Joseph Cranney , email@example.com; 239-213-6035
Naples leaders rejected a proposal Wednesday to increase land development rights in the redevelopment district, instead endorsing a vision from residents to limit the area’s building density and protect local businesses.
Facing a packed chamber with many who spoke against overdevelopment, a majority of the council recommended reducing a real estate developer’s ability to exceed the building density cap for projects in the district between U.S. 41 and Goodlette-Frank Road.
The city’s rules for the area allow developers to exceed the cap of 12 units per acre, by up to 30 units per acre, by paying fees or providing open space.
A majority of the council agreed with Councilman Reg Buxton’s request to consider eliminating those rules at a future meeting, keeping a hard cap of 12 units per acre.
“I certainly would have an appetite for that,” Buxton said to large applause from the dozens in the room.
Councilman Sam Saad was opposed to the idea. He said less building density would cause developers to charge more for condos in their residential projects.
“You’re just going to get more expensive units, so it’s less affordable,” he said. “If we just throw out 30 units per acre, we’re going to have a problem.”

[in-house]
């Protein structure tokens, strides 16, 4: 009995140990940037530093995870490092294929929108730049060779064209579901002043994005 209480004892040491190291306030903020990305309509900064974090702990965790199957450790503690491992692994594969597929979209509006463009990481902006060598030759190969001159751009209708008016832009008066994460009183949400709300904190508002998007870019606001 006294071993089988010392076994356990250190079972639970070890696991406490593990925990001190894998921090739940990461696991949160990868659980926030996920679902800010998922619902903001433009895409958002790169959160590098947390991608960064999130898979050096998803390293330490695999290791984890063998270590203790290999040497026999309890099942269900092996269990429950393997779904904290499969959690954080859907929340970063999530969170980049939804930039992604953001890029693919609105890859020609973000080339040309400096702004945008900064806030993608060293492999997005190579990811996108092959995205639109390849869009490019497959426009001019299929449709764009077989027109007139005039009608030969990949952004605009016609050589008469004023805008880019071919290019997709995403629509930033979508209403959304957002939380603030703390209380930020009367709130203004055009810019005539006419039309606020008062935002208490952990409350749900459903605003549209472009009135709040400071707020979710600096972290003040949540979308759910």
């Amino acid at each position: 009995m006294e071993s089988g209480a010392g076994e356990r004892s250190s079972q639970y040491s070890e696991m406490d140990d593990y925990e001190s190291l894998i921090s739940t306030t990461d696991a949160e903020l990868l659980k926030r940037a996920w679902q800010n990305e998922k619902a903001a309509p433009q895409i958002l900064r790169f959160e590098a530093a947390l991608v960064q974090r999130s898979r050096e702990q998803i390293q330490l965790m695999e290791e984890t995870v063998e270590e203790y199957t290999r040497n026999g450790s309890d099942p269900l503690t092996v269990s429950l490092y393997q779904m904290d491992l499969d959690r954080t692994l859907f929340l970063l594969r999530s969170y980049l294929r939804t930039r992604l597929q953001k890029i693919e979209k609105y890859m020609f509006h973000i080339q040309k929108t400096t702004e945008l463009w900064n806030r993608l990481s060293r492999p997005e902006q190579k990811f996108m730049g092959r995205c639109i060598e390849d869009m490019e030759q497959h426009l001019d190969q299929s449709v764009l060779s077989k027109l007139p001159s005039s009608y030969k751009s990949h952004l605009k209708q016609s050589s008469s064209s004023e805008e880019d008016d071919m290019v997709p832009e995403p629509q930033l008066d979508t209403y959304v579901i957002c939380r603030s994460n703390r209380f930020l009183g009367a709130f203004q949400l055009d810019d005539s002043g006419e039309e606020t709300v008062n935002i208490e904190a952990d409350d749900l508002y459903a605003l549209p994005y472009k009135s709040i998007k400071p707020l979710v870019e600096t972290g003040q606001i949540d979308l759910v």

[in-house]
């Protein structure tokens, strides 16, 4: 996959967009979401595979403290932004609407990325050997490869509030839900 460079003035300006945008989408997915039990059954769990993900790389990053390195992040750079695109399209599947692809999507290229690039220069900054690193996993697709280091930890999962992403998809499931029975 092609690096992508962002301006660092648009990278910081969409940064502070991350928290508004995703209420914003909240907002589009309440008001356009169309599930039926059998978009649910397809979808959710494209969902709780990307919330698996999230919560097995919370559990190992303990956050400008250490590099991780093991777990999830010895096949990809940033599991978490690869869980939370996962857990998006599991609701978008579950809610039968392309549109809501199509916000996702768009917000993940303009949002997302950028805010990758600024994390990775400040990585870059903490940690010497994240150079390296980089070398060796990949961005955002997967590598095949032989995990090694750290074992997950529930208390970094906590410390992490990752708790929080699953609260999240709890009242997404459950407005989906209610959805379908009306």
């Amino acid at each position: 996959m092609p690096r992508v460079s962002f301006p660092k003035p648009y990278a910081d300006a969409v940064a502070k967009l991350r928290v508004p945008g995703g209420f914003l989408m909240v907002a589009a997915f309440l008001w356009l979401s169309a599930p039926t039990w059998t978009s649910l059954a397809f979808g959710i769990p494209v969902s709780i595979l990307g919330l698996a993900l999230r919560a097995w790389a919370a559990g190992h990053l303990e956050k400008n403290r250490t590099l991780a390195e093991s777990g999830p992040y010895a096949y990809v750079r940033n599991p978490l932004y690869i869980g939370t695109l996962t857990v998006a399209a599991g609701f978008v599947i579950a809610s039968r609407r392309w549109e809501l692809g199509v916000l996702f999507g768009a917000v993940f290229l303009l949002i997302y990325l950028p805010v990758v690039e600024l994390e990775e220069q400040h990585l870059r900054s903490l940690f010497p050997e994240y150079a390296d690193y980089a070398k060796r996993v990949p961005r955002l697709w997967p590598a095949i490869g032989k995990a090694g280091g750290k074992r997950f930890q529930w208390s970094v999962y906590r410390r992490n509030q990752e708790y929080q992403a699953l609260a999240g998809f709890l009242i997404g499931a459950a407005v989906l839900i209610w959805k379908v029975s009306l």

John Lehmann, president of the Old Naples Association, summed up the concerns of the residents.
He said increases in building density would threaten to transform the redevelopment district into the more urban streetscape of Fifth Avenue South, designed from the vision of a Miami architect, Andres Duany.
Duany "admires traffic and congestion and calls it a sign of success and tells people who complain to get used to it," Lehmann said. “Perhaps the merchants and property owners of Fifth desire this to be so, but please don’t let this contagion spread outside of that area."
The council, through its dual role as the board overseeing the Community Redevelopment Agency, has long recognized a need for redevelopment in the CRA’s district.
But the council rejected most of the major changes proposed by Calvin, Giordano & Associates Inc., the Fort Lauderdale-based consulting firm that the city paid nearly $50,000 to study CRA regulations over the past several months.
Last month the council rejected the firm’s proposal to allow workforce housingin the CRA district, again after a large group of residents protested. The residents worried that developers would abuse workforce housing density bonuses and build projects filled with small short-term rental units.
The council on Wednesday also rejected a proposal to give developers the right to build residential projects on 10th Street South, where several small local businesses operate. Residential projects in that area can't be built unless developers get final approval from the council.
Quenby Tyler, who runs Audrey’s Attic on 10th Street, asked the council to prevent developers from putting up large residential projects that could encroach on the local businesses.
“The area is not at blight,” she said. “It’s not deteriorating. It’s ascending if anything. Let’s not put that at risk.”